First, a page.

I just bought a used 2015 42-in cut yard machine with a power more 420cc motor and it runs good but is loud as hell should I replace the muffler and how hard is it to do
Hi Butch! I can’t find a lot of specific information about that model online but given the style of mower it is, you shouldn’t have too much trouble getting to the muffler to inspect it. Is there any obvious outside damage? As mentioned in the article above, any cracks or rusted-out sections usually indicate that the muffler needs to be replaced.
If the outside appears fine, the next step would be to disconnect the muffler so you can inspect it thoroughly. Taking a moment to give it a cursory clean, using the steps mentioned above, can help highlight any “hidden” damage. If there are any “loose” or “rattling” sounds, that’s an additional red flag.
If you do decide to go ahead and replace the muffler, replacing it shouldn’t take more effort than getting the original muffler off of your mower. In many cases, there are a few parts that slot together and two or four bolts holding everything in place. In rare cases, there may be a weld, especially if the muffler had been repaired or modified in the past.
My mower, for example, only has two bolts. Replacing the muffler, even on a slow day, will only take 30 to 40 minutes. If you do intend to DIY this task, always make sure to disconnect the battery before you start work and ensure that your mower is completely cool and on a solid surface. I hope this helps!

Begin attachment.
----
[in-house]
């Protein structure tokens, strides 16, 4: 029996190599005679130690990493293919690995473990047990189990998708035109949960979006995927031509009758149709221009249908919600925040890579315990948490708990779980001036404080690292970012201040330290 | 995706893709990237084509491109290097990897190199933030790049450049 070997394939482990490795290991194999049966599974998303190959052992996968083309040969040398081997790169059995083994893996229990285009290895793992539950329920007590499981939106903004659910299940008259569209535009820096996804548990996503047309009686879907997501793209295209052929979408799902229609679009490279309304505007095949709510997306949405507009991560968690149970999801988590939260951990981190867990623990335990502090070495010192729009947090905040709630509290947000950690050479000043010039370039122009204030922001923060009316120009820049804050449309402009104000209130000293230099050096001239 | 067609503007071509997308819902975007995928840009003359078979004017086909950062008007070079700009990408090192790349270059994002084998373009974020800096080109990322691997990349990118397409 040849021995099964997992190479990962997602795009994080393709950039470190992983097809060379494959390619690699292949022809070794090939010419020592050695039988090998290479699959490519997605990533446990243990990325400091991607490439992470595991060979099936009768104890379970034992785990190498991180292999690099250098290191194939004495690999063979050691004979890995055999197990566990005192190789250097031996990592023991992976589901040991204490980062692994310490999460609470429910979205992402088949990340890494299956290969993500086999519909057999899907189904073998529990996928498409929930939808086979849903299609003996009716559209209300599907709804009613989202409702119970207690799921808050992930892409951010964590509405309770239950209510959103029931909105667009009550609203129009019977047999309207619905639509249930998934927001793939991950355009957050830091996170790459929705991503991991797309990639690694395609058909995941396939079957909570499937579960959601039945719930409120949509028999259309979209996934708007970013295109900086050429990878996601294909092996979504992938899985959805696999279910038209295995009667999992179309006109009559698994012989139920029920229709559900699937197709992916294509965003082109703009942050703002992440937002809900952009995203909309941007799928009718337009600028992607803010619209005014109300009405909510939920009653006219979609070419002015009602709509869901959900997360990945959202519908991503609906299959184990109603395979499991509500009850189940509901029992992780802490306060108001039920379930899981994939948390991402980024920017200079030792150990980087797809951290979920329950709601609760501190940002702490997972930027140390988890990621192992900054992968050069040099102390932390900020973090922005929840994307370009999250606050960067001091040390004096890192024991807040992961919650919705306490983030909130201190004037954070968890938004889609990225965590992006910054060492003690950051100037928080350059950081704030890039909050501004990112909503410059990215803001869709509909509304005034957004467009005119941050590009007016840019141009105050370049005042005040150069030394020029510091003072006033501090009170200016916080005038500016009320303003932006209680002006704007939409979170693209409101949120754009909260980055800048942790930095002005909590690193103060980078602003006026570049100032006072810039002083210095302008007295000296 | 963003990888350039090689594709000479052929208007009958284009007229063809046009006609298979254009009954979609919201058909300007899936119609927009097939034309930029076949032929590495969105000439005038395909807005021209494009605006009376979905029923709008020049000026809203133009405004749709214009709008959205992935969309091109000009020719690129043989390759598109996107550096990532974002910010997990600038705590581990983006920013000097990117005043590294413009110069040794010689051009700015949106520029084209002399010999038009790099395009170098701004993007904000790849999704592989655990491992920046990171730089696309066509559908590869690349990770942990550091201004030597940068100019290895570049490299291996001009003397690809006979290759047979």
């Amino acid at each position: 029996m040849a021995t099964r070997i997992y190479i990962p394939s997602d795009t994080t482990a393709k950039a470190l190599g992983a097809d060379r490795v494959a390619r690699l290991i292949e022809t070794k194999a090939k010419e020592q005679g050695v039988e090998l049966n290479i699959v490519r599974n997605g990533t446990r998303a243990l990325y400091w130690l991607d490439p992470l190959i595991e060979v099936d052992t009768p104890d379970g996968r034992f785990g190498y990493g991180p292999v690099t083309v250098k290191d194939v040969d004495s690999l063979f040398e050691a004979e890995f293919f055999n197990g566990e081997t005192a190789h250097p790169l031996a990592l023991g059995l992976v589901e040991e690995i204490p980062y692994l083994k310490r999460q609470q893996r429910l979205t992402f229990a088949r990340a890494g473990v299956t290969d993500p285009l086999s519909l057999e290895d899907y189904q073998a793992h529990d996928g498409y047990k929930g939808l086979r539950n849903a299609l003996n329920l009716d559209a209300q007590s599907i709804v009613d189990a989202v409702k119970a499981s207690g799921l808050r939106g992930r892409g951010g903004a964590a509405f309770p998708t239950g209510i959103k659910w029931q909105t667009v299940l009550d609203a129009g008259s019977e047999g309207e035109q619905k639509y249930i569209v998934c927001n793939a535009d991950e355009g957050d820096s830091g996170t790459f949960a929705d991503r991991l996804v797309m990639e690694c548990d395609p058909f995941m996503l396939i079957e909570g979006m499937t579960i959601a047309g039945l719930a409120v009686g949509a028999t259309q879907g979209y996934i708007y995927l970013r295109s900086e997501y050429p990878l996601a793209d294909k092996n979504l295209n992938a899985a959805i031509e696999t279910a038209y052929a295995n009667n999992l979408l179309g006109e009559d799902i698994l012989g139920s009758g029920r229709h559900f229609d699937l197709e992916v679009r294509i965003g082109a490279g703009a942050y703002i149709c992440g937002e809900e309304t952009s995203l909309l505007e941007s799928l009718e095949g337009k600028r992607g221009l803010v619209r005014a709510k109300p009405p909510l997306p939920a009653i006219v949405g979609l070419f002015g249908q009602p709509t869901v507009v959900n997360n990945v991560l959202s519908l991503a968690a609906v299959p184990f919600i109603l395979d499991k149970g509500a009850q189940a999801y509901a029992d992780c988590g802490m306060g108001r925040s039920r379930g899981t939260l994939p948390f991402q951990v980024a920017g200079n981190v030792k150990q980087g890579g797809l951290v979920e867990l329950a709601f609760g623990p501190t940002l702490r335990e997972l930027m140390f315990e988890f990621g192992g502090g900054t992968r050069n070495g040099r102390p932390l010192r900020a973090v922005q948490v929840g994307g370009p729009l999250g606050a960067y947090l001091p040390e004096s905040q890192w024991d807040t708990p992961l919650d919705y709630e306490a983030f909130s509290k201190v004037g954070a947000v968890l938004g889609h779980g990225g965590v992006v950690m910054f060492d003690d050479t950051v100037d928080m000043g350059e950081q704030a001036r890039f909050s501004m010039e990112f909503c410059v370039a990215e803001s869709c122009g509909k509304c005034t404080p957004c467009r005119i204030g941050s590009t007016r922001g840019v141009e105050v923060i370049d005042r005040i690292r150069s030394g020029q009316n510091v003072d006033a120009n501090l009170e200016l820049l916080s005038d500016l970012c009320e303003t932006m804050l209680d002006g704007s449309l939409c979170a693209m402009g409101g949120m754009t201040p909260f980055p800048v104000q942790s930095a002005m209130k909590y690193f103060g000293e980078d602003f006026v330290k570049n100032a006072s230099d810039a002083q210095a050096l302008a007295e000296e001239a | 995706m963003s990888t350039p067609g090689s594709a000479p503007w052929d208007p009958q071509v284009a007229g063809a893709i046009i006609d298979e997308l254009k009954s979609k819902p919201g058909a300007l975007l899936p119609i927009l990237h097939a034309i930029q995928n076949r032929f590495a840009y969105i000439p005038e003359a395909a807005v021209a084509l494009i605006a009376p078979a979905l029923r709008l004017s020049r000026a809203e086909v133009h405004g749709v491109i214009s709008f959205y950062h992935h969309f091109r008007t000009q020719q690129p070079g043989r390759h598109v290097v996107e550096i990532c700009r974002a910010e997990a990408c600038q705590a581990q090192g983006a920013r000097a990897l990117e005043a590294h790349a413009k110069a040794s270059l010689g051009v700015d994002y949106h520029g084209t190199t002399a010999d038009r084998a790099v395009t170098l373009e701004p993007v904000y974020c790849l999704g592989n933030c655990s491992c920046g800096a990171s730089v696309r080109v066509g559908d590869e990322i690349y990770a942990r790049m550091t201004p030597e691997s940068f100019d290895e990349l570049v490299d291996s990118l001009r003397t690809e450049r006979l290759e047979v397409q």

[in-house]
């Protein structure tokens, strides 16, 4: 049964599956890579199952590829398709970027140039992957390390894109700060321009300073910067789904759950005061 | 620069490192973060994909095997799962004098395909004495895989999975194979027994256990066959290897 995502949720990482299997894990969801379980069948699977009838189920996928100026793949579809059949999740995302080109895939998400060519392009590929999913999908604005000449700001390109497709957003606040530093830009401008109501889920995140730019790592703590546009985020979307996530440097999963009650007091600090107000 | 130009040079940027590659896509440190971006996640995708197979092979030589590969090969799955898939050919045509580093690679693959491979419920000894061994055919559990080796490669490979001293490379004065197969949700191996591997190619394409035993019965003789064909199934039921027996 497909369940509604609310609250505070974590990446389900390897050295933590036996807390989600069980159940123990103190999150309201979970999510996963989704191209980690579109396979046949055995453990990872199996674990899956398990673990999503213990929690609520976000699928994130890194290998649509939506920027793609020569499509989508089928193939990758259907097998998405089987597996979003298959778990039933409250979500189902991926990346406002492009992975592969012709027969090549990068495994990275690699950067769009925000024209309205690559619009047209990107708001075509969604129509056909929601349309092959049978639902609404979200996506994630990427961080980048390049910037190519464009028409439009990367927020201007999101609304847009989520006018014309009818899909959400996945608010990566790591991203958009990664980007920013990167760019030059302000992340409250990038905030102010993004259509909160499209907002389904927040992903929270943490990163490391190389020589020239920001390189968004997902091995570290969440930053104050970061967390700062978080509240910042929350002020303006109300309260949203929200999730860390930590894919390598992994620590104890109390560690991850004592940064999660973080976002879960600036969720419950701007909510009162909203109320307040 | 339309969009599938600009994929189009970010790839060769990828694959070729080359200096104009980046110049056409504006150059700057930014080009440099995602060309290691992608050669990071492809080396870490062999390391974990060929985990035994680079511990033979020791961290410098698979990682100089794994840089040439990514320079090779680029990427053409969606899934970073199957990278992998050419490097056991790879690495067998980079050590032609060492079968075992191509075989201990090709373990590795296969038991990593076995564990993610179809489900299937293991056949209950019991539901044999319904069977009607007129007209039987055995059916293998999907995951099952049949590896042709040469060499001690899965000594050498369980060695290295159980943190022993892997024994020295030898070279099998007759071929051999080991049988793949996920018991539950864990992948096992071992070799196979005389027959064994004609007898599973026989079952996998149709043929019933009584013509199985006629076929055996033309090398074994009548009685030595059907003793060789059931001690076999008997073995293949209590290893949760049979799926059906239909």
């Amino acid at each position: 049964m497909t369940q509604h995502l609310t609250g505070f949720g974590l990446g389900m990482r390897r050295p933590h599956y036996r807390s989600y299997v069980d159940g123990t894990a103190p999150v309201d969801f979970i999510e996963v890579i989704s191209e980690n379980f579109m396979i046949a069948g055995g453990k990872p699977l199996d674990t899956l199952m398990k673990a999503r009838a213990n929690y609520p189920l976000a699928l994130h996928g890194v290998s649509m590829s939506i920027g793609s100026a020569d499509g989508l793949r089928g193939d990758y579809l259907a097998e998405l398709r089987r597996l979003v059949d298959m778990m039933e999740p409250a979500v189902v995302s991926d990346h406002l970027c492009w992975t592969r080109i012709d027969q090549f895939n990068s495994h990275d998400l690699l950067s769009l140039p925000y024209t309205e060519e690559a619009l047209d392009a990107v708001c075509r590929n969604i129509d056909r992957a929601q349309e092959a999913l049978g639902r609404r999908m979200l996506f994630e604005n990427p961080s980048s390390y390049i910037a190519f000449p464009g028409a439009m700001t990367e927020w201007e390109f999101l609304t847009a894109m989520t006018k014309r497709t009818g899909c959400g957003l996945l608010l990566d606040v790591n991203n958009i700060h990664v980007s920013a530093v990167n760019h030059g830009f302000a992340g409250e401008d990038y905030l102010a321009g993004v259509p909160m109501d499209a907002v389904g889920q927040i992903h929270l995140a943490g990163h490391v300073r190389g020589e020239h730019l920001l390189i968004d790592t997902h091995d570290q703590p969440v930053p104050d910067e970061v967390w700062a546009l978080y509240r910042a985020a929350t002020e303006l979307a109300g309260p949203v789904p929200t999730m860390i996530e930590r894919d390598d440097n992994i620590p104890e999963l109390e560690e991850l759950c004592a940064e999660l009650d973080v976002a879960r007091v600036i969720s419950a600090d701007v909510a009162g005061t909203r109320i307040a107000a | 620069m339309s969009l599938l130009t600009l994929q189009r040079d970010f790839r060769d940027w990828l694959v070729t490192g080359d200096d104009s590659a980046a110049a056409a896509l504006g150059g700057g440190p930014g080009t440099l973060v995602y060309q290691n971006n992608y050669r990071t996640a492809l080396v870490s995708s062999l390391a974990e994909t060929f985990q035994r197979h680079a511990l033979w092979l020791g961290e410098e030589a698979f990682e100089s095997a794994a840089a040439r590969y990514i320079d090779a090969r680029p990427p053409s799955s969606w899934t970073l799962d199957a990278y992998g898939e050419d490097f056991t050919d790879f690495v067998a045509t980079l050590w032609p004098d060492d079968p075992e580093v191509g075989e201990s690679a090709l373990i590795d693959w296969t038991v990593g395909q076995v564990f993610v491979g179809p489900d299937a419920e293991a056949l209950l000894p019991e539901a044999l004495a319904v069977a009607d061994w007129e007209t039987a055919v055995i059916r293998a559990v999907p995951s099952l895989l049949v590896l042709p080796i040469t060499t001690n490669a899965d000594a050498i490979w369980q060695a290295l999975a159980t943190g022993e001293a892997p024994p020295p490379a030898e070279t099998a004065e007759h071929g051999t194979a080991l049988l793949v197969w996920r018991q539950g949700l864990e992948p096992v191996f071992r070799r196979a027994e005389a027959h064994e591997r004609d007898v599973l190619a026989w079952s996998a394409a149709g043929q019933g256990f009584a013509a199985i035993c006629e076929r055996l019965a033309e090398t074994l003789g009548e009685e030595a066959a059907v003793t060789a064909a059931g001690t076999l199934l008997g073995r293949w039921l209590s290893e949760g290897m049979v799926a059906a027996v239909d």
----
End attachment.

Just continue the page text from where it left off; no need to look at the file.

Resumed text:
A neighbor gave me a used mower, a Honda push mower 5.5 engine, that he said runs well. But he tried to remove the muffler for some reason and sheared the bolts off. So it was free to me to fix. Project has not gone according to plan and likely won’t accept new bolts now. But, mower does run, and there’s a muffler shield box that covers the muffler. Is there an alternative I could place in that shield box that could act like a muffler that would be safe? Any ideas? Thanks.
There isn’t much you can do with the shield box, as this will likely disrupt the exhaust flow from the cylinder head and potentially cause issues. The best option would be to use a bolt extractor tool (around $10 from Amazon). This tool will get the old bolt out that has a broken head. Then if the threads are damaged and the hole won’t take a new bolt, you can use a tap and die set (around $20 from Amazon). A tap-and-die set will recut the threads. I’ve used this method a few times on older equipment, and it works perfectly.
Best of Luck!